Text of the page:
9. Bagdad, Chaldean Patriarchate, Library of Mossul Chaldean Patriarchate, 131 (Diyarbakır, 131; a. 1498).
  10. Göttingen, Niedersächsische Staats und Universitätsbibliothek Göttingen, Ar. 103 (paper; XIII/XIV, restored a. 1811).
  11. Oxford, Bodleian Library, Hunt. 262 (n. 26; paper; XVI, before a. 1575).
  12. Paris, Bibliothèque Nationale, Ar. 55 (paper; a. 1619).
  13. Paris, Bibliothèque Nationale, Ar. 93 (paper; XIV).
  14. Strasbourg, Bibliothèque Nationale et Universitaire, Or. 4315 (paper; XVI).

VII. Ethiopic Manuscripts of the So-called Monophysite Dogmatic Florilegium

  1. London, British Library, Aeth. 11 (add. 16220; parch.; XVII).
  2. Paris, Bibliothèque Nationale, Aeth. 65 (parch.; XVII).

VIII. Greek and Latin Manuscripts Containing Other Eusebius’ Extracts or Unidentified Questions on the Gospels

  1. Arras, Abbaye Saint-Vaast, 158 (XII).
  2. Athinai, Ethnike bibliotheke tes Hellados, 408.
  3. Athinai, Katholikon Orthodoxon Patriarcheion [Jerusalem], Saba, 232 (parch.; XI).
  4. Athinai, Katholikon Orthodoxon Patriarcheion [Jerusalem], Panagiou Taphou, 257 (paper; XVII), fol. 9–21.
  5. Athos, Dionysiou, 71 (n. 3605; parch.; X).
  6. Athos, Koutloumousiou, 178 (n. 3251; paper; XIII), fol. 11–13.
  7. Athos, Lavra, A37 (n. 37; X), fol. 1–9 et 9–20.
  8. Athos, Xenophontos, 53 (n. 755; paper; XVII), sect. 3.
  9. Bamberg, Staatsbibliothek [Königliche], Q. VI. 58. (n. 110; paper; XV), fol. 221v.
  10. Bamberg, Staatsbibliothek [Königliche], Domkapitel, 141 [B. III. 36] (n. 86; parch.; XI–XII).
  11. Basel, Universitätsbibliothek, A XI 71 (paper; XV), fol. 161.
  12. Bern, Bibliotheca Bongarsiana, AA 90 fasc. 4 (parch.; XI–XII), fol. 1–3.
  13. Besançon, Bibliothèque, 186 (parch.; IX), miscellanea patristica, fol. 32–70.
  14. Bologna, Biblioteca Universitaria, 3637 (paper; XIV), fol. 81–83.
  15. Brescia, Biblioteca Civica Queriniana, F II 1 (parch.; IX).
  16. Brescia, Biblioteca Civica Queriniana, C V 10 (paper; XVII–XVIII).
  17. Cambridge, Corpus Christi College, 404, fol. 7–9.
  18. Cambridge, Trinity College, O. 8. 22 5939–53 (n. 1397), fol. 15–16; fol. 77–81.
  19. Cambridge, Public Library, 151 (n. 2331).
  20. Città del Vaticano, Biblioteca Apostolica Vaticana, Lat. 3832, fol. 29.46.
  21. Città del Vaticano, Biblioteca Apostolica Vaticana, Gr. 875 (paper; XIII), fol. 300–301.
  22. Città del Vaticano, Biblioteca Apostolica Vaticana, Gr. 1618 (paper, XVI), on Mt 1:1–21.
  23. Città del Vaticano, Biblioteca Apostolica Vaticana, Gr. 1637 (parch.; XVI), fol. 103r–105v.
  24. Città del Vaticano, Biblioteca Apostolica Vaticana, Gr. 1890 (paper; XV/XVI), fol. 123r–128v.
  25. Città del Vaticano, Biblioteca Apostolica Vaticana, Ott. Gr. 100 (paper; XV/XVI).
  26. Città del Vaticano, Biblioteca Apostolica Vaticana, Ott. Gr. 134 (paper; XVII).
  27. Città del Vaticano, Biblioteca Apostolica Vaticana, Ott. Gr. 408 (paper; XVI).
  28. Città del Vaticano, Biblioteca Apostolica Vaticana, Pal. Gr. 20 (bomb.; XIII).
  29. Città del Vaticano, Biblioteca Apostolica Vaticana, Pal. Gr. 129 (paper; XV/XVI).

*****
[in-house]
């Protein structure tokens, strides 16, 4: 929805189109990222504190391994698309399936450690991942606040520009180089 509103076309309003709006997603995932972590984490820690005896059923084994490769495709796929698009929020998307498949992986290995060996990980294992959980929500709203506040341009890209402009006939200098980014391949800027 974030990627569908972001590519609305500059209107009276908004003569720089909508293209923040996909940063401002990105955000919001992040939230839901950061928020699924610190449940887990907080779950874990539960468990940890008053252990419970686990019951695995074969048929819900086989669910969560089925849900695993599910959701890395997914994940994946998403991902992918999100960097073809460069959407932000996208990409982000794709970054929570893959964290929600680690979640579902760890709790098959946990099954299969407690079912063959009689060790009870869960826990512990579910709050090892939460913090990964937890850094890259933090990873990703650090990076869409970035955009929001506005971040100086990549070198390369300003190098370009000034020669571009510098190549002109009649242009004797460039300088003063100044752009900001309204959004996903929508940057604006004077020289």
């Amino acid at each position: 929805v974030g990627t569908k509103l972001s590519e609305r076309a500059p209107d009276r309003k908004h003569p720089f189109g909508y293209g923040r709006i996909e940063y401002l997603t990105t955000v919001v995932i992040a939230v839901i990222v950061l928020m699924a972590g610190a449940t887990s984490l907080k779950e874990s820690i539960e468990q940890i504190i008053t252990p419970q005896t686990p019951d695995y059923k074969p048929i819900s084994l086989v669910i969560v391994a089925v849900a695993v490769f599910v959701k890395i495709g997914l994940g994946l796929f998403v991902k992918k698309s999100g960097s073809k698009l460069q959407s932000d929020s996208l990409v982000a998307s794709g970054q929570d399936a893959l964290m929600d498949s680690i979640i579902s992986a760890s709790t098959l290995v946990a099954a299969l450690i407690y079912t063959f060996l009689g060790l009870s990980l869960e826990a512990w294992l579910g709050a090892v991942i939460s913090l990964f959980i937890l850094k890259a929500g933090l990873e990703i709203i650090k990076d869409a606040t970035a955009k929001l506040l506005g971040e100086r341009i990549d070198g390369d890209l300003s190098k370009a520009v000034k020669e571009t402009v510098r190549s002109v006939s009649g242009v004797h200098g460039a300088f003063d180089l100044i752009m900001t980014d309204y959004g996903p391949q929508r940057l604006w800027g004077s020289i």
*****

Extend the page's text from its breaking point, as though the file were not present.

30. Città del Vaticano, Biblioteca Apostolica Vaticana, Reg. Gr. 46 (Montfaucon 938; paper; XV/XVI), fol. 59–60; fol. 66.
  31. Città del Vaticano, Biblioteca Apostolica Vaticana, Reg. Gr. 57 (paper; XV–XVI), fol. 456.
  32. Dublin, Trinity College Library, 148 (XV), fol. 15–45v.
  33. Dublin, Trinity College Library, 422, fol. 39.
  34. Dublin, Trinity College Library, 2100, fol. 152v.
  35. El Escorial, Madrid, Biblioteca de S. Lorenzo, Cod. Gr. E. (4 codici).
  36. El Escorial, Madrid, Biblioteca de S. Lorenzo, Γ 14. 118.
  37. El Escorial, Madrid, Biblioteca de S. Lorenzo, Γ II. 4.
  38. El Escorial, Madrid, Biblioteca de S. Lorenzo, Γ II. 7.
  39. El Escorial, Madrid, Biblioteca de S. Lorenzo, Χ. IV. 11. (n. 406; paper; XIV), fol. 8v–36v.
  40. El Escorial, Madrid, Biblioteca de S. Lorenzo, Λ. IV. 20. [deperditus] (n. 601; parch.), fol. 15r–v.
  41. El Escorial, Madrid, Biblioteca de S. Lorenzo, Κ. II. 13.
  42. Firenze, Biblioteca Moreniana, 13 (paper; XVIII), fol. 272–276.
  43. Firenze, Biblioteca Medicea Laurenziana, Plut. IV. cod. 26 (paper; XVI).
  44. Firenze, Biblioteca Medicea Laurenziana, Plut. VI. cod. 4 (parch.; XIV).
  45. Firenze, Biblioteca Medicea Laurenziana, Plut. VII. cod. 15 (parch.; XI), fol. 150; fol. 154; fol. 189; fol. 192.
  46. Firenze, Biblioteca Medicea Laurenziana, Plut. IX. cod. 26 (parch.; XIV), fol. 84.
  47. Firenze, Biblioteca Riccardiana, Ricc. 907 (N III 16; paper; XV a.).
  48. Graz, Universitätsbibliothek, 996 (paper; a. 1579).
  49. Hamburg, Staats- und Universitätsbibliothek, Theol. 1518c.
  50. Istambul, Maurogordateios Bibliotheke, 264.
  51. Klosternburg, Bibliotheca Augustiniana, 205 (paper, XV), fol. 188–247.
  52. Lyon, Bibliothèque Municipale, 598 (parch.; XII), cf. fol. 112–114.
  53. London, British Library, Harley 3089.
  54. London, British Library, Harley 3651.
  55. Madrid, Biblioteca Nacional, 4749 (n. 198; paper; a. 1555), fol. 43–46; fol. 183v–185v.
  56. Marseille, Bibliothèque, 198 (paper; XVII).
  57. Meteora, Moni Barlaam, 137 (paper; XVI), fol. 76–87.
  58. Meteora, Moni Barlaam, 195 (paper; XVII), fol. 50–105.
  59. Meteora, Moni Metamorphoseos, 243 (paper; XIV).
  60. Meteora, Moni Agiou Stephanou, 110 (paper; XIX), fol. 124r; fol. 126v.
  61. Meteora, Moni Agiou Stephanou, 130 (paper; XIX), fol. 5.
  62. Milano, Biblioteca Ambrosiana, A 84 sup. (n. 273; parch.; XIII), fol. 86.
  63. Milano, Biblioteca Ambrosiana, C 30 inf. (n. 850; parch.; XII).